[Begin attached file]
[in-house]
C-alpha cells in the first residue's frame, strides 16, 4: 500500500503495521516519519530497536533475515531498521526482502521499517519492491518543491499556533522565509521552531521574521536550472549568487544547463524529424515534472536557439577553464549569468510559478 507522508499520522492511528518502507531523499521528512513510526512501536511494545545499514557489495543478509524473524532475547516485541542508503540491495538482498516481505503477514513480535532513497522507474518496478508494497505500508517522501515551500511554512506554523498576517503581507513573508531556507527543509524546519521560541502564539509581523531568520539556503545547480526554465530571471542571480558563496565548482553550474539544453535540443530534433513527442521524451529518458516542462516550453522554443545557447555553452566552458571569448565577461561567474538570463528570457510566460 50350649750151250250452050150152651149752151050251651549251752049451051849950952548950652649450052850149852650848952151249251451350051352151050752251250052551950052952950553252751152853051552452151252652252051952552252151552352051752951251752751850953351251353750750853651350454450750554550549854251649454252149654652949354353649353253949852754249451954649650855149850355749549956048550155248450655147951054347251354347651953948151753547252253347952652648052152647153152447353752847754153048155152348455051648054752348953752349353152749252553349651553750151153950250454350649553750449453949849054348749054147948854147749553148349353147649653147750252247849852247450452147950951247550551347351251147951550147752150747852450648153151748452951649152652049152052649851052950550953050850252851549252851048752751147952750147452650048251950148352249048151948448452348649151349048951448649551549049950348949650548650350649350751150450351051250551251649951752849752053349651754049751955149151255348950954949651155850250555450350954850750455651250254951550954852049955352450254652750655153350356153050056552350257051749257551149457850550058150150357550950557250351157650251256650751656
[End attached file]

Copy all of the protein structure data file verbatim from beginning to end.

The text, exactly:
[in-house]
C-alpha cells in the first residue's frame, strides 16, 4: 500500500503495521516519519530497536533475515531498521526482502521499517519492491518543491499556533522565509521552531521574521536550472549568487544547463524529424515534472536557439577553464549569468510559478 507522508499520522492511528518502507531523499521528512513510526512501536511494545545499514557489495543478509524473524532475547516485541542508503540491495538482498516481505503477514513480535532513497522507474518496478508494497505500508517522501515551500511554512506554523498576517503581507513573508531556507527543509524546519521560541502564539509581523531568520539556503545547480526554465530571471542571480558563496565548482553550474539544453535540443530534433513527442521524451529518458516542462516550453522554443545557447555553452566552458571569448565577461561567474538570463528570457510566460 50350649750151250250452050150152651149752151050251651549251752049451051849950952548950652649450052850149852650848952151249251451350051352151050752251250052551950052952950553252751152853051552452151252652252051952552252151552352051752951251752751850953351251353750750853651350454450750554550549854251649454252149654652949354353649353253949852754249451954649650855149850355749549956048550155248450655147951054347251354347651953948151753547252253347952652648052152647153152447353752847754153048155152348455051648054752348953752349353152749252553349651553750151153950250454350649553750449453949849054348749054147948854147749553148349353147649653147750252247849852247450452147950951247550551347351251147951550147752150747852450648153151748452951649152652049152052649851052950550953050850252851549252851048752751147952750147452650048251950148352249048151948448452348649151349048951448649551549049950348949650548650350649350751150450351051250551251649951752849752053349651754049751955149151255348950954949651155850250555450350954850750455651250254951550954852049955352450254652750655153350356153050056552350257051749257551149457850550058150150357550950557250351157650251256650751656